- Can students take dictionaries into the Cambridge IGCSE English – First Language (0500) examinations?
- Does Cambridge IGCSE English - First Language (0500) count towards UK league tables?
- How strict is the word count?
- Is there an issue in candidates using American/Australian spelling versus British English spelling?
- How does Cambridge mark component 01 (Reading) question 2d?
- How should candidates write their responses to component 01 (Reading) question 2d?
- Can candidates use a scribe for component 01 (Reading) and/or component 02 (Directed Writing and Composition)?
- What should students cover in component 03 (Coursework Portfolio)?
- Can candidates use a literary text for component 03 (Coursework Portfolio) assignment 1?
- Can we carry forward marks for internally assessed components from a previous series?
- Should teachers note the errors when marking component 03 (Coursework Portfolio)?
- What do I need to submit to Cambridge for moderation for component 03 (Coursework Portfolio) and component 04 (Speaking and Listening Test)?
- How does Cambridge mark component 03 (Coursework Portfolio)?
- How should teachers mark an incomplete coursework folder for component 03 (Coursework Portfolio)?
- What will happen if a candidate does not attend/attempt component 04 (Speaking and Listening Test) and/or component 03 (Coursework Portfolio)?
- Can candidates use the same topic for component 04 (Speaking and Listening Test) as they used for component 03 (Coursework Portfolio)?
- Are students allowed to supply teachers with pre-prepared questions that the teacher can then ask for component 04 (Speaking and Listening Test)?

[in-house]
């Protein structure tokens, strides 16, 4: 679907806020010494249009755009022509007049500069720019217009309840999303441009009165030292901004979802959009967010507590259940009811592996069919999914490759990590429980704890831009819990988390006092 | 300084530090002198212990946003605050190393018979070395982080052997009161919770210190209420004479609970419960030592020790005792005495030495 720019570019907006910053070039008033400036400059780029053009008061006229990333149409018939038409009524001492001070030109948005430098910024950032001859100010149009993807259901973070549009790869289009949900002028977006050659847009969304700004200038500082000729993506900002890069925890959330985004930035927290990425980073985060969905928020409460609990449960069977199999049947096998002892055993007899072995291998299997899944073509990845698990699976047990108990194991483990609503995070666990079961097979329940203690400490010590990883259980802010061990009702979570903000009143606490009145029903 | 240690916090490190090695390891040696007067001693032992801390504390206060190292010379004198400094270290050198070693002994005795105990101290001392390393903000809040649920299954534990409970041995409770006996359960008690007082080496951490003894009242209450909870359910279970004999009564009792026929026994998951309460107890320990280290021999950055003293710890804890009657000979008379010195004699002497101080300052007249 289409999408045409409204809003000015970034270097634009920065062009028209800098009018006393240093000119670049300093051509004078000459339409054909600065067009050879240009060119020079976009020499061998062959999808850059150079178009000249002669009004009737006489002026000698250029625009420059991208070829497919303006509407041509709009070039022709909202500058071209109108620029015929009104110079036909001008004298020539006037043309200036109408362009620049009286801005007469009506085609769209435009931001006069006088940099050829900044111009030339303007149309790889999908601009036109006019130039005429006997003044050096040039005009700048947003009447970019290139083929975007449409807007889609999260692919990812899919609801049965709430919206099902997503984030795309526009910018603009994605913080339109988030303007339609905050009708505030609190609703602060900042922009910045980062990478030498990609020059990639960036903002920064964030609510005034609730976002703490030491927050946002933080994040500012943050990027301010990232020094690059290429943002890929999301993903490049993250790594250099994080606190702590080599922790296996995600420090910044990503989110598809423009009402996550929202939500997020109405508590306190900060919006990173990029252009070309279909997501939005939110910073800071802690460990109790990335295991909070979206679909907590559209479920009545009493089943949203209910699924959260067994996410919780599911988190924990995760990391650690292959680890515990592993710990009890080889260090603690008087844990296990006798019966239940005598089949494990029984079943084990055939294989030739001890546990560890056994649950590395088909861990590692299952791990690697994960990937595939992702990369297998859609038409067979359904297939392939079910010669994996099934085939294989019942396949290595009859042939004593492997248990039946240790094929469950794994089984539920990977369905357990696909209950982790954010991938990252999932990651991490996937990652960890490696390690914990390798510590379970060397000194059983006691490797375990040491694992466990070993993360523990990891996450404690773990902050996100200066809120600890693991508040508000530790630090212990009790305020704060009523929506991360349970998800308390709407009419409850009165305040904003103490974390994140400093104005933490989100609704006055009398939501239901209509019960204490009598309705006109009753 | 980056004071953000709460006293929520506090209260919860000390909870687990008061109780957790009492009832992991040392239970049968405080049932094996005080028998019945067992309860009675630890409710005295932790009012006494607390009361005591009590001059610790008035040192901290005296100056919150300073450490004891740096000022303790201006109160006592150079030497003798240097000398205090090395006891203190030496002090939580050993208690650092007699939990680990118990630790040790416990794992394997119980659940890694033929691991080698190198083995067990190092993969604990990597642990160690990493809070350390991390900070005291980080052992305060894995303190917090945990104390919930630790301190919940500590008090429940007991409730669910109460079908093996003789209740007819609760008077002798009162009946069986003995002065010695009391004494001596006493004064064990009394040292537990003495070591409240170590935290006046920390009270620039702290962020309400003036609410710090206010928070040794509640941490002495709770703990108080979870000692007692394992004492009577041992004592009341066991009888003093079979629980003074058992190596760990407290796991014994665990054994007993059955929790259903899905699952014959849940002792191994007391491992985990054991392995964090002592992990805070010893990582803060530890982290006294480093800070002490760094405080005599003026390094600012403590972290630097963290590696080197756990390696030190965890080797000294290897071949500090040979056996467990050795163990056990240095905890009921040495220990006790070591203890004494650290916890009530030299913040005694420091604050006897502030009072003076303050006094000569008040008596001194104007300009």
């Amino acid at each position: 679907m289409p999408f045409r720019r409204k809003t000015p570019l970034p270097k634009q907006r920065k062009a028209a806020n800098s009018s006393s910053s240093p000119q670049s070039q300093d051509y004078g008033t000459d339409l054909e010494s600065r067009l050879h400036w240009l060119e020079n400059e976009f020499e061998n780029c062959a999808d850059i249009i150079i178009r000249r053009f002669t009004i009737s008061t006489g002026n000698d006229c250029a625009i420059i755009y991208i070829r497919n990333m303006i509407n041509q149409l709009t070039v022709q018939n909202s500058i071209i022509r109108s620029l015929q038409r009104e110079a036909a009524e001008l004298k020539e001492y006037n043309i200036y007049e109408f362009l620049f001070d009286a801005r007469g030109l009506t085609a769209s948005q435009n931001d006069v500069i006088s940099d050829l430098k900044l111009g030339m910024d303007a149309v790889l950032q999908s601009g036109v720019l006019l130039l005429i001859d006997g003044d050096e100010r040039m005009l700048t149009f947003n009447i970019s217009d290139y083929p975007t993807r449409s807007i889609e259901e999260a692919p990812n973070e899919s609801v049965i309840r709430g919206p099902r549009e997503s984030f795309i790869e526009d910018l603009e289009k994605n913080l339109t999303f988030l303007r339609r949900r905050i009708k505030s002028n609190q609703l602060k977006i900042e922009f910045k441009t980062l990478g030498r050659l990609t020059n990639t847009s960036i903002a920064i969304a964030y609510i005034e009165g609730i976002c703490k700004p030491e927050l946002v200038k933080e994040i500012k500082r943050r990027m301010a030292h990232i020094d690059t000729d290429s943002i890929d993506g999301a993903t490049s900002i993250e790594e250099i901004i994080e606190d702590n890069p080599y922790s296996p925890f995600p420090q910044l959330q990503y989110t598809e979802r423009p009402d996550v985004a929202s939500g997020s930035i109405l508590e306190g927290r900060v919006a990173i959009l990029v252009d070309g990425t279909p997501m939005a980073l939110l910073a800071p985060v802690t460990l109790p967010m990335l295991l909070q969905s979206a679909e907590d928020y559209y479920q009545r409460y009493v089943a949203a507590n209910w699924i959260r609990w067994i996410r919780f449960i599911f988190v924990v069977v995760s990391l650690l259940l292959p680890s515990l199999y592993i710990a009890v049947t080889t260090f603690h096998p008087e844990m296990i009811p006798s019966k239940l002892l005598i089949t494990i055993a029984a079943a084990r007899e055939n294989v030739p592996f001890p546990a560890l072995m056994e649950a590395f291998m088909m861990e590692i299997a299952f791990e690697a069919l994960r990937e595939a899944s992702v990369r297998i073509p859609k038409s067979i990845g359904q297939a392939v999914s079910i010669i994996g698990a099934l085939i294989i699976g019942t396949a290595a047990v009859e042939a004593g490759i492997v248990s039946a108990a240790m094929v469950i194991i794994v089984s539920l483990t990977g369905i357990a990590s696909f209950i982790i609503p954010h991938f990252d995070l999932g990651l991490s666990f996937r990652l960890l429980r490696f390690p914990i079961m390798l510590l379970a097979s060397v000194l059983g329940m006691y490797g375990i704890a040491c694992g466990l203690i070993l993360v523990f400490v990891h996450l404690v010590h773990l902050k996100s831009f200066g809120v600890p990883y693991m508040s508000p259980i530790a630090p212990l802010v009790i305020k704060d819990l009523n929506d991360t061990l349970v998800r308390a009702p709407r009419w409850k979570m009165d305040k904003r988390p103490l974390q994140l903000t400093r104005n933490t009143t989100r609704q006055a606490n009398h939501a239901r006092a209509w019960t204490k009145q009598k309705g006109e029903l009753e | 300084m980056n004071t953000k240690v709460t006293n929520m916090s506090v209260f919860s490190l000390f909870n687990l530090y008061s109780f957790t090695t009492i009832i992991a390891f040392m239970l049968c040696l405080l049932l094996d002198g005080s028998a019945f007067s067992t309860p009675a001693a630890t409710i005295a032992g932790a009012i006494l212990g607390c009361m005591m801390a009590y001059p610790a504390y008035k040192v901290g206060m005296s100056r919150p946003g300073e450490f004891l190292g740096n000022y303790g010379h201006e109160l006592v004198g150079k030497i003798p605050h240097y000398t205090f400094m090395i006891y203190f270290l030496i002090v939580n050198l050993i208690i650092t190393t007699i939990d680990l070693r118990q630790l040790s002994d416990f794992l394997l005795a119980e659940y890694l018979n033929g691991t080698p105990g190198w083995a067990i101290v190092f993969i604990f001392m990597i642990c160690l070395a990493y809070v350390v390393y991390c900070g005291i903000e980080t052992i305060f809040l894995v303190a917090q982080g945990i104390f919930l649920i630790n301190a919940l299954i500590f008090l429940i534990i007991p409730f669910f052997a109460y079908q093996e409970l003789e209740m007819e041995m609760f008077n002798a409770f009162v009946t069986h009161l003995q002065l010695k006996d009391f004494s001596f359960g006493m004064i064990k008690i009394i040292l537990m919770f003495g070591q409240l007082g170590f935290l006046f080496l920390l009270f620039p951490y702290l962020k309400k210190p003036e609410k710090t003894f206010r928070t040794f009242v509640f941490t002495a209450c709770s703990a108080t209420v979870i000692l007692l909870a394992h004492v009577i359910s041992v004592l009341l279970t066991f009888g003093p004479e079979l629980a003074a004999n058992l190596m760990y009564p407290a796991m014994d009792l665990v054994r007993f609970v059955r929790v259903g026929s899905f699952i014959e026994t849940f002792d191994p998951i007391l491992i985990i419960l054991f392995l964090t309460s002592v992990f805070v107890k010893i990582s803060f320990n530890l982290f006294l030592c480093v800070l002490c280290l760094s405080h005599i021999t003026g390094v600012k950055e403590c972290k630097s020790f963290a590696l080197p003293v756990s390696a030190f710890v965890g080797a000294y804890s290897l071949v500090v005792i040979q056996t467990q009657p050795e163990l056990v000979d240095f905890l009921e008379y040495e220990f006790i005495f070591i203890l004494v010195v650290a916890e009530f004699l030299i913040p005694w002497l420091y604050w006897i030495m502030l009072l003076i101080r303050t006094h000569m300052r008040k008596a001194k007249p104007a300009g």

- Can candidates bring notes into component 04 (Speaking and Listening Test)?
- Can schools repeat the component 04 (Speaking and Listening Test)?
- Can we conduct a mock/trial of component 04 (Speaking and Listening Test)?
- Do centres need to record all candidates entered for component 04 (Speaking and Listening Test)?
- Is component 04 (Speaking and Listening Test) compulsory?
- Will candidates be penalised for speaking over the recommended amount of time for component 04 (Speaking and Listening Test)?
- What happens if I have not recorded component 04 (Speaking and Listening Test)?
No, dictionaries are not allowed for any paper.
Cambridge IGCSE English - First Language (0500) is not an Ofqual accredited syllabus.
Please note that the Cambridge IGCSE English - First Language (9-1) (0990) specification is the same as the Cambridge IGCSE English - First Language (0500) specification. The only difference is that it is graded as a (9-1) syllabus.
In component 3, we do not apply a mark penalty for writing that is above the word count. However, it may be self-penalising for the candidate to write much more than is suggested. The candidate should aim for a clear structure and concision in their expression. If they exceed the word count significantly, this may be an indication that they have not structured their writing effectively or expressed themselves as clearly as they might.
In components 1 and 2, questions 1 and 2 and in component 3, a response length is provided for guidance. Candidates will not be penalised for writing more or less than this for these questions, although it may be self-penalising if the response does not have sufficient coverage for example.
For components 1 and 2 question 3(b) a response length is described in the question and candidates should adhere to this as concision is one of the skills being assessed. Reference to the length of candidates’ responses is included in the marking criteria for 3(b).